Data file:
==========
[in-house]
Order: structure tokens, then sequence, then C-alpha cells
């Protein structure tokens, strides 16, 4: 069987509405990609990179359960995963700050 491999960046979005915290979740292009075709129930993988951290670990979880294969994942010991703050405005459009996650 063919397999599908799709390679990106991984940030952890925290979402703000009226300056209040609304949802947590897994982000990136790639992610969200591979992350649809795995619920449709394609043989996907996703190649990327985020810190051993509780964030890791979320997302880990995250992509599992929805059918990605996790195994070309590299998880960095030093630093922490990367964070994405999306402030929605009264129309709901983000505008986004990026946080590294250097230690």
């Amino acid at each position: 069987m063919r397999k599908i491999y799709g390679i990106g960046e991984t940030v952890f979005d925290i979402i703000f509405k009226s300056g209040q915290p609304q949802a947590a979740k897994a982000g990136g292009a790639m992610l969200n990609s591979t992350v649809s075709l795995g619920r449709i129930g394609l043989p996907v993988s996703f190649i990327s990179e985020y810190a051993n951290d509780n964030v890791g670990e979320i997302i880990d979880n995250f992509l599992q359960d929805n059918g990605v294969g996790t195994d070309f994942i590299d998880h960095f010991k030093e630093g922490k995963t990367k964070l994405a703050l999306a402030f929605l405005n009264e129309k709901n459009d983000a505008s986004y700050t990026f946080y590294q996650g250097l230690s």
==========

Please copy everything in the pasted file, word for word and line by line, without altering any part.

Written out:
[in-house]
Order: structure tokens, then sequence, then C-alpha cells
């Protein structure tokens, strides 16, 4: 069987509405990609990179359960995963700050 491999960046979005915290979740292009075709129930993988951290670990979880294969994942010991703050405005459009996650 063919397999599908799709390679990106991984940030952890925290979402703000009226300056209040609304949802947590897994982000990136790639992610969200591979992350649809795995619920449709394609043989996907996703190649990327985020810190051993509780964030890791979320997302880990995250992509599992929805059918990605996790195994070309590299998880960095030093630093922490990367964070994405999306402030929605009264129309709901983000505008986004990026946080590294250097230690």
């Amino acid at each position: 069987m063919r397999k599908i491999y799709g390679i990106g960046e991984t940030v952890f979005d925290i979402i703000f509405k009226s300056g209040q915290p609304q949802a947590a979740k897994a982000g990136g292009a790639m992610l969200n990609s591979t992350v649809s075709l795995g619920r449709i129930g394609l043989p996907v993988s996703f190649i990327s990179e985020y810190a051993n951290d509780n964030v890791g670990e979320i997302i880990d979880n995250f992509l599992q359960d929805n059918g990605v294969g996790t195994d070309f994942i590299d998880h960095f010991k030093e630093g922490k995963t990367k964070l994405a703050l999306a402030f929605l405005n009264e129309k709901n459009d983000a505008s986004y700050t990026f946080y590294q996650g250097l230690s």